This picture was probably intended to satirise old women who try inappropriately to recreate their youth. Massys has evidently depicted a woman who suffered from Paget’s disease, a malformation of bone. Leonardo da Vinci seems to have been inspired by Massys’s painting.
About the podcast clip:
Is this grotesque woman merely a product of the artist's imagination? Curators Luke Syson and Susan Foister explain what lies behind this woman's ugliness.
From the National Gallery Podcast: Episode Twenty Five (November 2008)
Find out more about Quinten Massys, An Old Woman ('The Ugly Duchess'), about 1513
Luke Syson: I must say, I’ve always absolutely loved this picture and I’ve never been quite sure why because she’s so ugly. And I think when I was a child I thought she was terribly funny. Do you think she’s meant to be funny? I mean…
Susan Foister: She obviously thinks she’s very beautiful. She’s wearing a very, very elaborate headdress with its long white frilly veil, pinned up on this extraordinary horned headdress. I think what a lot of people won’t realise is that she’s not wearing an up-to-date fashion for an early 16th-century portrait. She’s wearing something very old fashioned. She’s wearing a dress that might be 100 years old, which might mean that she’s nearly 100 years old. She’s certainly wearing the fashions of her youth and the wrinkles on her face and on her breast indicate that she might be a very old person. She’s certainly very, very wrinkly.
Luke Syson: And she’s got this kind of sort of pug nosed face. I mean, with this sort of blob at the end of it and then this enormously long upper lip. I mean, she is grotesque really. I mean, it’s rather sort of horrifying.
Susan Foister: It’s very disconcerting. I’ve always thought that that sort of distortion of her face made her look more like a monkey than a human woman. It’s not just the wrinkles and the jowliness, there are very strange things happening to her face and her nose and it seems that those sort of distortions may be ones that Massys himself actually observed from a woman who had something extremely unpleasant called Paget’s Disease in which the bones of the face became distorted in exactly this way, and this may have given him the idea for this grotesque head of a woman.
Luke Syson: But do you think he was being… he can’t possibly have been thinking of her sympathetically because, I mean, there she is with her, how can you put it, withered dugs and this little rosebud that she’s pressing ardently between her cleavage and she’s a figure of fun, so presumably this isn’t a lovely Renaissance piece of sympathy.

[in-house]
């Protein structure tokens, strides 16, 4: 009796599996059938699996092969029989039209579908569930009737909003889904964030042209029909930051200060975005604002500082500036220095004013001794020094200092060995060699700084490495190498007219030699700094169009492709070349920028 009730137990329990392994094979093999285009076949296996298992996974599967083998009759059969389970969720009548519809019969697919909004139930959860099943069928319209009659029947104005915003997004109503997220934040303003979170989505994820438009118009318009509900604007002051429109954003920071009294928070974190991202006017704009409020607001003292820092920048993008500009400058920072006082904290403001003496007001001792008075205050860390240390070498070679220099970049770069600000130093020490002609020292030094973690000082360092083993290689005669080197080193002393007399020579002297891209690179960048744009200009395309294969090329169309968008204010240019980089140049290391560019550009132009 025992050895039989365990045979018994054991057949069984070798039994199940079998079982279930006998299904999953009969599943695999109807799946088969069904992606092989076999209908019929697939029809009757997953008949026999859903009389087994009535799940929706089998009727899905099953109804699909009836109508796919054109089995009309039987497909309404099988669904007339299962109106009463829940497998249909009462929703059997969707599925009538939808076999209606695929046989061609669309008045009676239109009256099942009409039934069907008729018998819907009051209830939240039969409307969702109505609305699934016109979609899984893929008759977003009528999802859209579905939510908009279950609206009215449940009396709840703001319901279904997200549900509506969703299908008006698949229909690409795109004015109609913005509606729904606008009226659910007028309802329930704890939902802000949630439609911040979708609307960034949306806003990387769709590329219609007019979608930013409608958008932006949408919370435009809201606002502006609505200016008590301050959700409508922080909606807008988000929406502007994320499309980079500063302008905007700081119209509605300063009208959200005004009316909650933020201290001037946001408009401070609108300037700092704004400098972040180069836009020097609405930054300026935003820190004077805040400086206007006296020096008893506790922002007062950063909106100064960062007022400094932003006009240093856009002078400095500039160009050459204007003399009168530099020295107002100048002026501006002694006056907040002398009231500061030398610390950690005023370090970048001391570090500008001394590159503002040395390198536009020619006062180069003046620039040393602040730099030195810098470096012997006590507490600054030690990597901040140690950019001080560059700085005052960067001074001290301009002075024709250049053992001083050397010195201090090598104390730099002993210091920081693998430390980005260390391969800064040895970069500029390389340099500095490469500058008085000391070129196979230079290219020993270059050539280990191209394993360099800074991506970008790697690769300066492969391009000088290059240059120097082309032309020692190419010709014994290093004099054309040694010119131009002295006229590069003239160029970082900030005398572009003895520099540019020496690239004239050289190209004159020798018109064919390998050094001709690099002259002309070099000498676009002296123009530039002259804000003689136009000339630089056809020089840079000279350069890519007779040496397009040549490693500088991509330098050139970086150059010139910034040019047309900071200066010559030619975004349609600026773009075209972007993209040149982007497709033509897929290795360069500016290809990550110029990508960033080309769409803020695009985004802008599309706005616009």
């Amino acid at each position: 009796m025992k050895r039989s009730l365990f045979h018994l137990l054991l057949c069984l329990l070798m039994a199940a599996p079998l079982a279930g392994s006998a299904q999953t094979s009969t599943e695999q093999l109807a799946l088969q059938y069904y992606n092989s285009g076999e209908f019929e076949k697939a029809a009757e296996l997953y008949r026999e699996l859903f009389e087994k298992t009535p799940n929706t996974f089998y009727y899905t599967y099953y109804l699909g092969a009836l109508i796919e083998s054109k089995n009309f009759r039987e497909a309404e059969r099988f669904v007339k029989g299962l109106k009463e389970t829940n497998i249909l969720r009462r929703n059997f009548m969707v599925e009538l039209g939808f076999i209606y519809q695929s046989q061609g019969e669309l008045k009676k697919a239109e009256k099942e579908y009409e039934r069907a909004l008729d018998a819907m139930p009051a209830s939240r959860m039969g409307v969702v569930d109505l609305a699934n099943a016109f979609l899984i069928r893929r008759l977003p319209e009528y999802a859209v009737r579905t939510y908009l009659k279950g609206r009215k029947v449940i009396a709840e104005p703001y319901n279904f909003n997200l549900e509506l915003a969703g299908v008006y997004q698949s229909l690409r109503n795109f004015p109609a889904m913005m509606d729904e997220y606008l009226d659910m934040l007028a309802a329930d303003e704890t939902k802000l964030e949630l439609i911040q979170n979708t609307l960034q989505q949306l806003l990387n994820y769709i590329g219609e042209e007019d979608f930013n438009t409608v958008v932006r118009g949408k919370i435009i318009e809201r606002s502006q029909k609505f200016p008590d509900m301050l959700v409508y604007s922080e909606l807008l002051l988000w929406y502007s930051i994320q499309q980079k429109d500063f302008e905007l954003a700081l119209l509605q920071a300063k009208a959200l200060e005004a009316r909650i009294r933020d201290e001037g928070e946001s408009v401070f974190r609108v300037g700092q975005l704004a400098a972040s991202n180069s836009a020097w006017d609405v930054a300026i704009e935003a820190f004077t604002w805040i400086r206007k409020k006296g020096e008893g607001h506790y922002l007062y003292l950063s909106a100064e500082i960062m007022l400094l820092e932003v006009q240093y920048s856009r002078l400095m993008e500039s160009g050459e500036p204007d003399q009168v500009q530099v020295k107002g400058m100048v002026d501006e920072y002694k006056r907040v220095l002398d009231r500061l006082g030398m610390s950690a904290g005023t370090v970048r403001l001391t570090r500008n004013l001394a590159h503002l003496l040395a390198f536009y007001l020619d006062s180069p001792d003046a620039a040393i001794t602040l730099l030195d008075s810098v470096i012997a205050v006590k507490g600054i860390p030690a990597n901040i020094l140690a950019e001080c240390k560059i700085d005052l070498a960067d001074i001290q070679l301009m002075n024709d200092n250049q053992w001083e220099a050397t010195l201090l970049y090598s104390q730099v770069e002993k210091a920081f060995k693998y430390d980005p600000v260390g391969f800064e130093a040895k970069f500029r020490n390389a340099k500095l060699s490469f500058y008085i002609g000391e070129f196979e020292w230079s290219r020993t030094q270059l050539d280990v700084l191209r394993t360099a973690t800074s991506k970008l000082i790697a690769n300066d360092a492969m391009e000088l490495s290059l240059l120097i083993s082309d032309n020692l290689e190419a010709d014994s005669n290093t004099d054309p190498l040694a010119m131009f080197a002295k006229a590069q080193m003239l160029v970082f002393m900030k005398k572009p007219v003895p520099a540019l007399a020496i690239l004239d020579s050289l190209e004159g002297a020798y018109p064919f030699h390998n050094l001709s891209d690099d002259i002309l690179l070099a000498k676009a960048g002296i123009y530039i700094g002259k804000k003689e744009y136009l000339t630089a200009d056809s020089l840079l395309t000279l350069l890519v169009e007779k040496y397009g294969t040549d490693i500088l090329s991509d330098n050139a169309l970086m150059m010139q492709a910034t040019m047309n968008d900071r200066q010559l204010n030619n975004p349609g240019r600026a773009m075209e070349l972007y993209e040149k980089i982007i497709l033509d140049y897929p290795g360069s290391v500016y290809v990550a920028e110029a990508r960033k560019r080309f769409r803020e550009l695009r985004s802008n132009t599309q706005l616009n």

Susan Foister: No, I think he’s being very critical of her. She’s an old woman looking for love and she’s made herself into a figure of fun, so he’s probably done two things… he’s taken somebody who in real life with that kind of illness and distortion probably was a figure of fun, because we know that people were not very sympathetic towards ugliness and deformity in the Renaissance, and then he’s used that to make her into this personification of… perhaps it’s lust. But certainly old women were not supposed to be in love and offering little rosebuds to potential lovers as this woman is.
Luke Syson: But it’s quite interesting isn’t it, because after all, monkeys to some – later on at least – do symbolise lust and she has got that slightly simian quality. And this idea that both your merits and your demerits, your vices, showed on the face is something that perhaps he’s kind of thinking about here to some degree. I mean she’s actually not just a figure of fun, but something worse than that; she’s somebody who has allowed her passions to control the way she actually looks.
Susan Foister: Yes, I’m sure that for the Renaissance, exactly, she would have been somebody whose base passions had run away with her and therefore she’s more like an animal than a human being. There are none of the higher feelings that she ought to be showing here. And in the Renaissance I’m afraid it was women who tended to be criticised for these lustful thoughts more than men.
Miranda Hinkley (in the studio): Susan Foister and Luke Syson.